PROVIDENCE, R.I. [Brown University] -- Metallurgists have all kinds of ways to make a chunk of metal harder. They can bend it, twist it, run it between two rollers or pound it with a hammer. These methods work by breaking up the metal's grain structure -- the microscopic crystalline domains that form a bulk piece of metal. Smaller grains make for harder metals.
Now, a group of Brown University researchers has found a way to customize metallic grain structures from the bottom up. In a paper published in the journal Chem, the researchers show a method for smashing individual metal nanoclusters together to form solid macro-scale hunks of solid metal. Mechanical testing of the metals manufactured using the technique showed that they were up to four times harder than naturally occurring metal structures.
"Hammering and other hardening methods are all top-down ways of altering grain structure, and it's very hard to control the grain size you end up with," said Ou Chen, an assistant professor of chemistry at Brown and corresponding author of the new research. "What we've done is create nanoparticle building blocks that fuse together when you squeeze them. This way we can have uniform grain sizes that can be precisely tuned for enhanced properties."
For this study, the researchers made centimeter-scale "coins" using nanoparticles of gold, silver, palladium and other metals. Items of this size could be useful for making high-performance coating materials, electrodes or thermoelectric generators (devices that convert heat fluxes into electricity). But the researchers think the process could easily be scaled up to make super-hard metal coatings or larger industrial components.
The key to the process, Chen says, is the chemical treatment given to the nanoparticle building blocks. Metal nanoparticles are typically covered with organic molecules called ligands, which generally prevent the formation of metal-metal bonds between particles. Chen and his team found a way to strip those ligands away chemically, allowing the clusters to fuse together with just a bit of pressure.
The metal coins made with the technique were substantially harder than standard metal, the research showed. The gold coins, for example, were two to four times harder than normal. Other properties like electrical conduction and light reflectance were virtually identical to standard metals, the researchers found.
The optical properties of the gold coins were fascinating, Chen says, as there was a dramatic color change when the nanoparticles were compressed into bulk metal.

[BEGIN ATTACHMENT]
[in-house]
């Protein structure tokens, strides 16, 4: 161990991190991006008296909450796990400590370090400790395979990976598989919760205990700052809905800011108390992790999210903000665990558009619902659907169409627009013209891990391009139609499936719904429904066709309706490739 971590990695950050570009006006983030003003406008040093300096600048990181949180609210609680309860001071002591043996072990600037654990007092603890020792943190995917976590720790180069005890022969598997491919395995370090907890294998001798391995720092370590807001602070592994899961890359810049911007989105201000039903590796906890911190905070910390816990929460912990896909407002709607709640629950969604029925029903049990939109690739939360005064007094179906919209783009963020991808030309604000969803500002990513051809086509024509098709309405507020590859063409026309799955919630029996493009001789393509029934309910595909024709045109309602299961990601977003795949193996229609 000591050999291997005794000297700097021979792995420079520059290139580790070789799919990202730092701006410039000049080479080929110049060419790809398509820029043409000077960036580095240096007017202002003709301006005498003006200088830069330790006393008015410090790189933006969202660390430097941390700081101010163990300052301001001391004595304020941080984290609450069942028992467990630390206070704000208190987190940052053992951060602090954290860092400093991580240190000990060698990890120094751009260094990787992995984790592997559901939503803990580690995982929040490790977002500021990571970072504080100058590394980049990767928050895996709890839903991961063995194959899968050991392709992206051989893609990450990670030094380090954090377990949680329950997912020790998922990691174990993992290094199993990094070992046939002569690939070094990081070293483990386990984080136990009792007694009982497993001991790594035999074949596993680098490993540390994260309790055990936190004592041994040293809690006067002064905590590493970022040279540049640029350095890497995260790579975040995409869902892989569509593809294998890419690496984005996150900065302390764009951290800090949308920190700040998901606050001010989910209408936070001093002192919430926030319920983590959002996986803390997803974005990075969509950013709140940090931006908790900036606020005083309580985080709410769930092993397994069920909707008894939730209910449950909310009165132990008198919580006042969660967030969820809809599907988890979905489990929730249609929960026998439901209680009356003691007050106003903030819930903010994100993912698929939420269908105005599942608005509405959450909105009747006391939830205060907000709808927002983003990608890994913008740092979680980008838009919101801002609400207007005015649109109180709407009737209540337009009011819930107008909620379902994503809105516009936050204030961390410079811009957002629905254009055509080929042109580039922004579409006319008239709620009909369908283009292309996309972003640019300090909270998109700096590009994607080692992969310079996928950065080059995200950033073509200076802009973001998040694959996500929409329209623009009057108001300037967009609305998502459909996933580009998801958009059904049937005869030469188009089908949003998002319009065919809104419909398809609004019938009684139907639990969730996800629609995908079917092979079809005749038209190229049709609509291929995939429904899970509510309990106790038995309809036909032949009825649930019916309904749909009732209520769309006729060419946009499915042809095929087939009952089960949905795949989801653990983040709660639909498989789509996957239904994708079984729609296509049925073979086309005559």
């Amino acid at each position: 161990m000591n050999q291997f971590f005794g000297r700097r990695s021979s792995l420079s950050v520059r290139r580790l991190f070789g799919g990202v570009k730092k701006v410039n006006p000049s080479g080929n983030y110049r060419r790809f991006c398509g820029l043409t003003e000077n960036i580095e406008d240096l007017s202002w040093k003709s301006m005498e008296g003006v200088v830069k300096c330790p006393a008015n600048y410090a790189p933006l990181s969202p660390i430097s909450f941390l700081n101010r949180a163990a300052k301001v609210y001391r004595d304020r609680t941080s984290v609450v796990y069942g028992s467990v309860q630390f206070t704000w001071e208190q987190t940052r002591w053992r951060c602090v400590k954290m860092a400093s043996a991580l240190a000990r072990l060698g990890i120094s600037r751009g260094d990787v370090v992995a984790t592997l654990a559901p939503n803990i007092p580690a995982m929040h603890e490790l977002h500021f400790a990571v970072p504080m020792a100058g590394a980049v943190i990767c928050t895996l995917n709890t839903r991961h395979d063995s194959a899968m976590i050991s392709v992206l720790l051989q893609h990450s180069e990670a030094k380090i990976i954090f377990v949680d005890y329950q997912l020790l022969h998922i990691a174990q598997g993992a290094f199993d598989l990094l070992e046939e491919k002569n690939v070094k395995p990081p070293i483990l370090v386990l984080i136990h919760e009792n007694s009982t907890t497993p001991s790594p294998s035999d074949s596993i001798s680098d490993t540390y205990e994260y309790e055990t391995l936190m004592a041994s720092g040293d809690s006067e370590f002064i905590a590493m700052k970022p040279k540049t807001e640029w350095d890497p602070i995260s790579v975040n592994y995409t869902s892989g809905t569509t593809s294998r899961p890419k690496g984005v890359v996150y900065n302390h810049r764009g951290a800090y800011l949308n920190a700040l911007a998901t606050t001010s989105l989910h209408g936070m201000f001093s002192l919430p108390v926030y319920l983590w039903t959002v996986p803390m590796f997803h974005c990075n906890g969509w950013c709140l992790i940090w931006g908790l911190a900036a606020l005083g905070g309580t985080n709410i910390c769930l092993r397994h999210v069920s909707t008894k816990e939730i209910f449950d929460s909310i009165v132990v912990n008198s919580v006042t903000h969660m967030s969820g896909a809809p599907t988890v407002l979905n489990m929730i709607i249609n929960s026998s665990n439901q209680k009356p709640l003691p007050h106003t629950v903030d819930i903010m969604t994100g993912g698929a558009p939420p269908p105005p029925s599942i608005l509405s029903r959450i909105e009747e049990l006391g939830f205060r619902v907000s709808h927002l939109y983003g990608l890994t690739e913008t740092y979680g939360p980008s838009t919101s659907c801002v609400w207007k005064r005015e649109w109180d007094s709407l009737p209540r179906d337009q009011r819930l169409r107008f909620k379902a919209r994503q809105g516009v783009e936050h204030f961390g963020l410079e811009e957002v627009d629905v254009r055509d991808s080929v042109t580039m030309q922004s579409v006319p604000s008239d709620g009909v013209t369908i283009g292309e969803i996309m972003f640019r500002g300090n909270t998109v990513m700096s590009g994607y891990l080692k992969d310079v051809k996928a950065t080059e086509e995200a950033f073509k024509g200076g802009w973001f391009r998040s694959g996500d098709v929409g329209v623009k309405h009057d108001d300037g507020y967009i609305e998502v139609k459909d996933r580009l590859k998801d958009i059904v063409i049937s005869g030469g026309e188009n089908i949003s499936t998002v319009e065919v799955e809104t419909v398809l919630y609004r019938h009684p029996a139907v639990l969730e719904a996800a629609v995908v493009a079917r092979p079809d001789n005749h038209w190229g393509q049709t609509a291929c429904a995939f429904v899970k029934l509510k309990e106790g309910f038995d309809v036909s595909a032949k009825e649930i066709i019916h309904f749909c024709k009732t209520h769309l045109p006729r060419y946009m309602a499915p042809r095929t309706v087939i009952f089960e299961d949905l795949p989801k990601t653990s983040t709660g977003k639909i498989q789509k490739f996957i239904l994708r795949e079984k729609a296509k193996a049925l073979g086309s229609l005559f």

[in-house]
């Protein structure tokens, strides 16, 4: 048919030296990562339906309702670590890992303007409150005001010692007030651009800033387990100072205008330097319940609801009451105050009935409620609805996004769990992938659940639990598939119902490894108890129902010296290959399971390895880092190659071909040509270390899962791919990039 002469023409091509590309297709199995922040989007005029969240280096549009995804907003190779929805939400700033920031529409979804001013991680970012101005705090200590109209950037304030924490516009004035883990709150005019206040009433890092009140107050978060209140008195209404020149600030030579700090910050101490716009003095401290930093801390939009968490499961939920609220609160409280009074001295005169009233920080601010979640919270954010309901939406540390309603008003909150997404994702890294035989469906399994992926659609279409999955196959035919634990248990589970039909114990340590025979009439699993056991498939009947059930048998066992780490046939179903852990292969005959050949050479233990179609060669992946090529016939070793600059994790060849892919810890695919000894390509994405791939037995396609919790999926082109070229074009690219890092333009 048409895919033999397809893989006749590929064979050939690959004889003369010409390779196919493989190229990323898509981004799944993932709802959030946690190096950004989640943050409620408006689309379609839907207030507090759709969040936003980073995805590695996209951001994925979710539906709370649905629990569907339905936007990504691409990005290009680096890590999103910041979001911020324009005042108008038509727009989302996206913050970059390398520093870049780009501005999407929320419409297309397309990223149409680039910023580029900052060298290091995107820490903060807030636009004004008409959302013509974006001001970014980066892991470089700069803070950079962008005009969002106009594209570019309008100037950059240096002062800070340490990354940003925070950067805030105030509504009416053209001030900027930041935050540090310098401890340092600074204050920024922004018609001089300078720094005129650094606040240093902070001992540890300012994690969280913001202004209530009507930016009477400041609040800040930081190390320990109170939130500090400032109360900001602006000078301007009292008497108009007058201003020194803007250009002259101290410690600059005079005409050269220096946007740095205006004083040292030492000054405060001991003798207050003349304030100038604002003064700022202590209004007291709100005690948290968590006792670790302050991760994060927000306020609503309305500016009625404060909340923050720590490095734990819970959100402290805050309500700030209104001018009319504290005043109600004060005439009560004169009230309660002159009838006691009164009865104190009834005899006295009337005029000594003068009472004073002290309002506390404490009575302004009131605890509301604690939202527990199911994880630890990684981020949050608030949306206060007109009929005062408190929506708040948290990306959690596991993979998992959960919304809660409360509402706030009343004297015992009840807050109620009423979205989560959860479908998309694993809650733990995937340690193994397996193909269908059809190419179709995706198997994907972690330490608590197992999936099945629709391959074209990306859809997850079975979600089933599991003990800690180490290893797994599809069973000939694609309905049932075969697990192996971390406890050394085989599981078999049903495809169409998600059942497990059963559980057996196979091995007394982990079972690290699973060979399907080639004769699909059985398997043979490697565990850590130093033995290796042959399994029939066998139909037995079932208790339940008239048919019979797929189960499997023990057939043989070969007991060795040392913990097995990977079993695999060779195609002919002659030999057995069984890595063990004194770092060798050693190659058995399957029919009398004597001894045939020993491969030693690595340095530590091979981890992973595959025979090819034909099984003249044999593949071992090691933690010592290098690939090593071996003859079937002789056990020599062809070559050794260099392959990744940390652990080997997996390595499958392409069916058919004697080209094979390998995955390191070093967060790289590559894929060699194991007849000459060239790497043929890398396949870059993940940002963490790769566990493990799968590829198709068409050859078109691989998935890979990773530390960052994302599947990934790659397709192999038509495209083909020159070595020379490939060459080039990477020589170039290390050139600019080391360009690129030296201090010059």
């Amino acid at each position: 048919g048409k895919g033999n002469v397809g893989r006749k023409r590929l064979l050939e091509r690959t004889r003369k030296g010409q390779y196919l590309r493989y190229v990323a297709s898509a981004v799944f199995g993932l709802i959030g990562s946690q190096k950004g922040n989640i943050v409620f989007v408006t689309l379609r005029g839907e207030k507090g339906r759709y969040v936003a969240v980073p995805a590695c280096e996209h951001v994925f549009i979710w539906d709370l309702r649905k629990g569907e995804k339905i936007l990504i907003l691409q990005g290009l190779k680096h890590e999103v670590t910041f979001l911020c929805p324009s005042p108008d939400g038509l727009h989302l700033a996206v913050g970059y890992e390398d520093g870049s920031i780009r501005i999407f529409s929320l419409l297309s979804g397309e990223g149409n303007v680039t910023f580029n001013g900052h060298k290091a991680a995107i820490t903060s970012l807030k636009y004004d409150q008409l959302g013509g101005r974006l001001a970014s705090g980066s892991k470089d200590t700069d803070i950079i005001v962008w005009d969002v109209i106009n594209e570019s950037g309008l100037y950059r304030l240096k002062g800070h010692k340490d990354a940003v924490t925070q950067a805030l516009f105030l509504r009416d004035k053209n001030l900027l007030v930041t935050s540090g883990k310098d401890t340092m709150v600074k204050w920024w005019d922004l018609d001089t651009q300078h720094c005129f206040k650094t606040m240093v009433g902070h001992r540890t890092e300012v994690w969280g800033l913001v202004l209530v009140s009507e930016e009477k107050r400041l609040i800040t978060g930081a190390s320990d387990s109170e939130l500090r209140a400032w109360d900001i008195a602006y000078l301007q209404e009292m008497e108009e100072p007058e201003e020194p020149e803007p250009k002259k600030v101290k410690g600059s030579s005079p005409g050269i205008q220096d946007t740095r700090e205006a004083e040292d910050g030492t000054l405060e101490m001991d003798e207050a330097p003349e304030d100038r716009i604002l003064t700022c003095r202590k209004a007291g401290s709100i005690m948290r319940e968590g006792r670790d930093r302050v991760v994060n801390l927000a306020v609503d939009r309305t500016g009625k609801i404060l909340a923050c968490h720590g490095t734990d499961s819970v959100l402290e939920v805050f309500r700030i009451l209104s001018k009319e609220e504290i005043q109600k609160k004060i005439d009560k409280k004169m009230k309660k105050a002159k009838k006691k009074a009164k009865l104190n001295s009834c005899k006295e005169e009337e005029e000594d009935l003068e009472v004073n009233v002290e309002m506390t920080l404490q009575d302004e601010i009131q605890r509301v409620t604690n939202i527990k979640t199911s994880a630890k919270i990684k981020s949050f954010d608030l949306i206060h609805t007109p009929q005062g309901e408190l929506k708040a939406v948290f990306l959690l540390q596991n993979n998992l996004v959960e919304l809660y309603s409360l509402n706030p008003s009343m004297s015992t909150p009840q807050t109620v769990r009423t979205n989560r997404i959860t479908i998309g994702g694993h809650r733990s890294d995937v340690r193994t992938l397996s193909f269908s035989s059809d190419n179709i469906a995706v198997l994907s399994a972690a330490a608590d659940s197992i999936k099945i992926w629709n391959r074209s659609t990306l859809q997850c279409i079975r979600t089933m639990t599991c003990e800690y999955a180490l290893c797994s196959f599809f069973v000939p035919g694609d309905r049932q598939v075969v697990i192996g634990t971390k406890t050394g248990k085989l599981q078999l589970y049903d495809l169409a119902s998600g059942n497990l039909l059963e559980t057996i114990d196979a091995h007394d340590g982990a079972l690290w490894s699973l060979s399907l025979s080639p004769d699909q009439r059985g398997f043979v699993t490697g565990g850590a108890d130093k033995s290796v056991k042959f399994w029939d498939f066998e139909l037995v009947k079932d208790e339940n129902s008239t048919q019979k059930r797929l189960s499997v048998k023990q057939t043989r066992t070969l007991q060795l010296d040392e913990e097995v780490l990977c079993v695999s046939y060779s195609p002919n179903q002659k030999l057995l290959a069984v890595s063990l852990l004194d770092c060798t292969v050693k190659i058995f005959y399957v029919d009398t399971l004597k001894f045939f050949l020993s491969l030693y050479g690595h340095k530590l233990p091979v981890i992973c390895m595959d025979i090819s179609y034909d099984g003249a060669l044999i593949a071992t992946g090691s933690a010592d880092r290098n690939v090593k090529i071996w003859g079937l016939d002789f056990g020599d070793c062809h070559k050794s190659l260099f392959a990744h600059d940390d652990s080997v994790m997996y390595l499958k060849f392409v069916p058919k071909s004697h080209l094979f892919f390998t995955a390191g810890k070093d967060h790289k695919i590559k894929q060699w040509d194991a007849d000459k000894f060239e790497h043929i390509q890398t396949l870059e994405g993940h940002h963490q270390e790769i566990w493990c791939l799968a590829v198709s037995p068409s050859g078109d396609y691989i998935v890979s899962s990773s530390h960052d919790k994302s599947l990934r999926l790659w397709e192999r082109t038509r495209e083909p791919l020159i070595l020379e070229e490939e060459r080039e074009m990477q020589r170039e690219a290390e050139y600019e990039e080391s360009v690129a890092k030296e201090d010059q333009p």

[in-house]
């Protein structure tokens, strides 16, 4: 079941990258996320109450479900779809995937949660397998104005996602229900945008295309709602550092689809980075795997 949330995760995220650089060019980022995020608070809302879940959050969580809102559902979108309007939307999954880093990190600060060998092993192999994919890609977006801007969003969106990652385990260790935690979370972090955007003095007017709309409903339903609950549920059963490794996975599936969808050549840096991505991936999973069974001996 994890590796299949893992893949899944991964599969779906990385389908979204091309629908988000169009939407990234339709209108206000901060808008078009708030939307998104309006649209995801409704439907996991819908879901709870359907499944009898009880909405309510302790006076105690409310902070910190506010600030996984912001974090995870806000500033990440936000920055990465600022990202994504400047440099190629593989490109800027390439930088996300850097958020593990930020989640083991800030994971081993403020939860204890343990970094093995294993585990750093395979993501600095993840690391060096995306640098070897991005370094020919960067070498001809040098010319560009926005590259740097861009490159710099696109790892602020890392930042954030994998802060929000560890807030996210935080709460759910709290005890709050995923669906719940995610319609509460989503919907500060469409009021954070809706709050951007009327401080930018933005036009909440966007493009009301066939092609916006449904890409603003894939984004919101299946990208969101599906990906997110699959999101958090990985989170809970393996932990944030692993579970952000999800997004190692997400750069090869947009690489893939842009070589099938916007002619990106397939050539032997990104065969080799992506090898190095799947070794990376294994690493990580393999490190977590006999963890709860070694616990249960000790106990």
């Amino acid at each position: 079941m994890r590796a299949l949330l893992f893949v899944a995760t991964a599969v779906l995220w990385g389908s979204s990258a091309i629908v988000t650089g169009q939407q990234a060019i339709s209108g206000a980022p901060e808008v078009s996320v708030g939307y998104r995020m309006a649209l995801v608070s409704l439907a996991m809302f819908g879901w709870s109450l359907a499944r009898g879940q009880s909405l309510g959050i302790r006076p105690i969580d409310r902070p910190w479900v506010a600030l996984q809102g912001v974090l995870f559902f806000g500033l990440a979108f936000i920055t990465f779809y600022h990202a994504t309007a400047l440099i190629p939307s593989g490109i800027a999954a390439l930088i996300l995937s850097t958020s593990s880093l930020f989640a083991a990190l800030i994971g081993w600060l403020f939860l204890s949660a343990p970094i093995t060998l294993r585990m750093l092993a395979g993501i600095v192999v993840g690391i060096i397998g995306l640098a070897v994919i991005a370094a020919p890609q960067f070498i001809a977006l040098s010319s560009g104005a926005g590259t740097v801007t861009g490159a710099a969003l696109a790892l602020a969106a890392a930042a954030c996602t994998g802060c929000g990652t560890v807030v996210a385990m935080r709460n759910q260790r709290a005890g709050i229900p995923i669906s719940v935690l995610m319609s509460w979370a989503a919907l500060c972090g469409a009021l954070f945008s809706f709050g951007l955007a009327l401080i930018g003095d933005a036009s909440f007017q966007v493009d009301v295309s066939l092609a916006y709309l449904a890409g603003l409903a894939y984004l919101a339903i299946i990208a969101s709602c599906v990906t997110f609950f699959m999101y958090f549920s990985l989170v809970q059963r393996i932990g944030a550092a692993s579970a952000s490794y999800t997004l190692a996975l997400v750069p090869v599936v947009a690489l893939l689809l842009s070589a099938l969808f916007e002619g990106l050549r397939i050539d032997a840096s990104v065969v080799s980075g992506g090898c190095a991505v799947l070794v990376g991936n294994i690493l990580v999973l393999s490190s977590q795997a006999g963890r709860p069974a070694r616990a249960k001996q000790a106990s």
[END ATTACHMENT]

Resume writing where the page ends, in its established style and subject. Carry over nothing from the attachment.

"Because of what's known as the plasmonic effect, gold nanoparticles are actually purplish-black in color," Chen said. "But when we applied pressure, we see these purplish clusters suddenly turn to a bright gold color. That's one of the ways we knew we had actually formed bulk gold."
In theory, Chen says, the technique could be used to make any kind of metal. In fact, Chen and his team showed that they could make an exotic form of metal known as a metallic glass. Metallic glasses are amorphous, meaning they lack the regularly repeating crystalline structure of normal metals. That gives rise to remarkable properties. Metallic glasses are more easily molded than traditional metals, can be much stronger and more crack-resistant, and exhibit superconductivity at low temperatures.
"Making metallic glass from a single component is notoriously hard to do, so most metallic glasses are alloys," Chen said. "But we were able to start with amorphous palladium nanoparticles and use our technique to make a palladium metallic glass."
Chen says he's hopeful that the technique could one day be widely used for commercial products. The chemical treatment used on the nanoclusters is fairly simple, and the pressures used to squeeze them together are well within the range of standard industrial equipment. Chen has patented the technique and hopes to continue studying it.
"We think there's a lot of potential here, both for industry and for the scientific research community," Chen said.
Chen's coauthors on the paper were Yasutaka Nagaoka, Masayuki Suda, Insun Yoon, Na Chen, Hanjun Yang, Yuzi Liu, Brendan A. Anzures, Stephen W. Parman, Zhongwu Wang, Michael Grünwald and Hiroshi M. Yamamoto. The research was supported by the National Science Foundation (CMMI-1934314, DMR-1332208, DMR-1848499) and the U.S. Department of Energy (DE-AC02-06CH11357).